By Michael Marot
The Associated Press
INDIANAPOLIS — College athletes are still setting records and dispelling myths — in the classroom.
Just like the late NCAA President Myles Brand believed they could.
The NCAA’s latest graduation numbers show nearly four out of five student-athletes earn their diplomas on time, an all-time high, and federal statistics show athletes are still more likely to graduate on time than other students.
“The misconception is that NCAA student-athletes are not good students,” interim NCAA President Jim Isch said in a conference call Wednesday. “The truth, as Myles reminded people, is that they could perform in the classroom and they outperformed the general student body in almost every measure.”
NCAA statistics show 79 percent of all freshmen entering school in 2002-03 graduated within six years, matching last year’s record high. The four-class average, for students entering college between the fall of 1999 and the fall of 2002, also was 79 percent, a 1 percentage point increase over last year’s record.
The federal numbers are lower, 64 percent for athletes, but still 2 percentage points higher than the general student body that does not have access to all the assistance provided to student-athletes.
Federal statistics do not include the performance of transfer students. So if an athlete enrolls at one school, then transfers to another, neither school receives credit if the athlete graduates.
NCAA officials believe the improving numbers can be attributed to stronger eligibility standards for incoming freshmen and a greater emphasis on academics during Brand’s tenure as president.
“I think everyone understands how much this has changed the culture on campus and I expect that will continue to be the case in the future,” said Walter Harrison, chairman of the committee on academic performance. “I think coaches are clearly more aware of the Academic Progress Rate. They know how it’s calculated, and most importantly they know that they have to do well in the classroom and stay on track to graduate.”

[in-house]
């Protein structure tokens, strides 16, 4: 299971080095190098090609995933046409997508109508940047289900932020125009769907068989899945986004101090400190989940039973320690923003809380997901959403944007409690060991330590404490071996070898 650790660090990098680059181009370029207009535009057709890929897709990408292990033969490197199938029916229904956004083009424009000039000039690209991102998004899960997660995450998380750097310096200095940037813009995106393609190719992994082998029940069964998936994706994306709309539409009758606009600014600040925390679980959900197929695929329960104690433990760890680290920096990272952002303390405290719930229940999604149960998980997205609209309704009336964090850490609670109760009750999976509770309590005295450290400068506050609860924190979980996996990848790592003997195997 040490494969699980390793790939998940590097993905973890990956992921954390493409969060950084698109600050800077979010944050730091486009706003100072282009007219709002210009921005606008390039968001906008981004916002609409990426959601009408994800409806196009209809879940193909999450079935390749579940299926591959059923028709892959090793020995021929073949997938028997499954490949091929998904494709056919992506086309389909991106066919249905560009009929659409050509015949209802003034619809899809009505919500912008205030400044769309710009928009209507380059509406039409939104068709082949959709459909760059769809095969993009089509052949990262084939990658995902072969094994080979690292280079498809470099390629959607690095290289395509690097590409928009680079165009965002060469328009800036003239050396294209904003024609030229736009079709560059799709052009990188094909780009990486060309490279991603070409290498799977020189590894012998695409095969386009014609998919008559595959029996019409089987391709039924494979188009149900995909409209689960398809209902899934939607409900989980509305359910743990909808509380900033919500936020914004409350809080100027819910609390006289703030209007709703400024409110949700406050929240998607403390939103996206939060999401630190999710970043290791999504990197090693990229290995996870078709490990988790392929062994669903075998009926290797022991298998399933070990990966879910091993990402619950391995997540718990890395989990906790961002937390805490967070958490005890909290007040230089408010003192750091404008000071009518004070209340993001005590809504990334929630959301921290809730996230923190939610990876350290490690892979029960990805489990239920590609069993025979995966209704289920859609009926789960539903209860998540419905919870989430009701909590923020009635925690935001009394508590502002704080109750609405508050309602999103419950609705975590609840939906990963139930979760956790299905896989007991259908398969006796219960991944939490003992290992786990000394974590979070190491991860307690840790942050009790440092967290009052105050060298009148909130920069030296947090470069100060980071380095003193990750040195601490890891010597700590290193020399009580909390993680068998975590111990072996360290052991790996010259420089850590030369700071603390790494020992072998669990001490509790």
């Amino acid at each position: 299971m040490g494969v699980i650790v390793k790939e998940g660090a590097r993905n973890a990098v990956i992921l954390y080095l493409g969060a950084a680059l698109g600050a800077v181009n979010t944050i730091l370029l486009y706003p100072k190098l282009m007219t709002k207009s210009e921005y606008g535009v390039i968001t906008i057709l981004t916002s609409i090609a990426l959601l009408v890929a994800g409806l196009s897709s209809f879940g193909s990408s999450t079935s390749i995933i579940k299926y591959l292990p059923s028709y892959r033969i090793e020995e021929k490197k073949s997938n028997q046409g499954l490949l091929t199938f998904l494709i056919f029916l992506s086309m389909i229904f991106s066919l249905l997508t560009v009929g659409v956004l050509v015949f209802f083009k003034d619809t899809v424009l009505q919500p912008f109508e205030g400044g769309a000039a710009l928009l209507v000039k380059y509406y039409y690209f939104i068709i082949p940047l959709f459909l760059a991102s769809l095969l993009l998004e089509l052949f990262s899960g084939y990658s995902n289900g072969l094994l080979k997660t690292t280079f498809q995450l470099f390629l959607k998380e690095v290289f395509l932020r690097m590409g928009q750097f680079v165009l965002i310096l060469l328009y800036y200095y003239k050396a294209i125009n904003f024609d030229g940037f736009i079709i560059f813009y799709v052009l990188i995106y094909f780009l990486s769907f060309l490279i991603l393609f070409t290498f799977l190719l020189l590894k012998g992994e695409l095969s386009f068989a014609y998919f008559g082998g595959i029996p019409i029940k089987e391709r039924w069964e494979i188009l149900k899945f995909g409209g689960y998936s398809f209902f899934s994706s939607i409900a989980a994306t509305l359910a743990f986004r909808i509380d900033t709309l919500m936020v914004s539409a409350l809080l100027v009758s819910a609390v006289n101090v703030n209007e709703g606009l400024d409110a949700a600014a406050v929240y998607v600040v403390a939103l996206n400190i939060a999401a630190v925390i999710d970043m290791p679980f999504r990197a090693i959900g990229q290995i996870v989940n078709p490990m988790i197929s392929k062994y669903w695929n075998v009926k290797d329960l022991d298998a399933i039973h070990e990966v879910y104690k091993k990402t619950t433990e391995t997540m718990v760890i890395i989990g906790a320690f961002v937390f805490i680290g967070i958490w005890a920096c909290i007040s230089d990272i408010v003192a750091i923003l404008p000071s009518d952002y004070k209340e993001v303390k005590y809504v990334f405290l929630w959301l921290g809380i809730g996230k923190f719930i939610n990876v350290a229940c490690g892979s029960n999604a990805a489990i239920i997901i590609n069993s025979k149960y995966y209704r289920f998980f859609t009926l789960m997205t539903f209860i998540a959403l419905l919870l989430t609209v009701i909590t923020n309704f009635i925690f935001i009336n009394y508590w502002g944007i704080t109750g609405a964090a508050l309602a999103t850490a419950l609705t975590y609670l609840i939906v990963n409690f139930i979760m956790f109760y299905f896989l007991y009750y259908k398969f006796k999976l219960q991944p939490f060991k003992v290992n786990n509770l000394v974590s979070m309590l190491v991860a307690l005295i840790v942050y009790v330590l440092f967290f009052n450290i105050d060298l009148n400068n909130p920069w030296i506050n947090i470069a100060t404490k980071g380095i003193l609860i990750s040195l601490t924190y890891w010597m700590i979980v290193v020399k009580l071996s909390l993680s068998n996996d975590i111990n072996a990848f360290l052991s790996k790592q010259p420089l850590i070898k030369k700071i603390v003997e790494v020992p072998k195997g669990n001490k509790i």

Female athletes outperformed their male counterparts, 88 percent to 72 percent, and the only women’s sport to score lower than 79 percent was bowling (74 percent). Women’s basketball came in at 83 percent under NCAA guidelines and 64 percent on the federal report.
The three biggest men’s sports — football, basketball and baseball — all failed to top 70 percent in the NCAA report.
Men’s basketball and Football Championship Subdivision teams (formerly Division I-AA) had the lowest rates of any sports, coming in at 64 percent under NCAA calculations. Basketball players scored 48 percent on the federal report, while FCS athletes were at 54 percent. Baseball came in at 69 percent on the NCAA study, but had 47 percent on the federal report.
Bowl Subdivision teams came in at 67 percent (NCAA) and 55 percent (federal).
“I’m especially pleased with the progress in baseball and men’s basketball,” Isch said. “Over the last eight years, baseball is up 10 points, and basketball is up 5 points. Football is up 3 percentage points in the bowl subdivision.”
Of the top 10 teams in the BCS standings, Cincinnati, now fifth in the standings, was the only school to top 70 percent in both reports.
Texas, which is third in the standings, and Georgia Tech, which is seventh, had the lowest scores. Both came in at 49 percent (NCAA) and 41 percent (federal).
And half of the top 10 teams in the BCS standings — Florida, Texas, Boise State, Georgia Tech and LSU — failed to reach 50 percent in the federal report.
But Harrison believes the numbers will increase again next year, the first time the NCAA will measure the impact of more stringent eligibility standards that require athletes to accumulate 20 percent of their credits toward graduation each year.
“Next year’s rate I think will show progress but even so, I think this year’s numbers show we have made real success,” Harrison said. “I want to congratulate our student-athletes for proving the critics wrong.”
On the Net: http://www.ncaa.org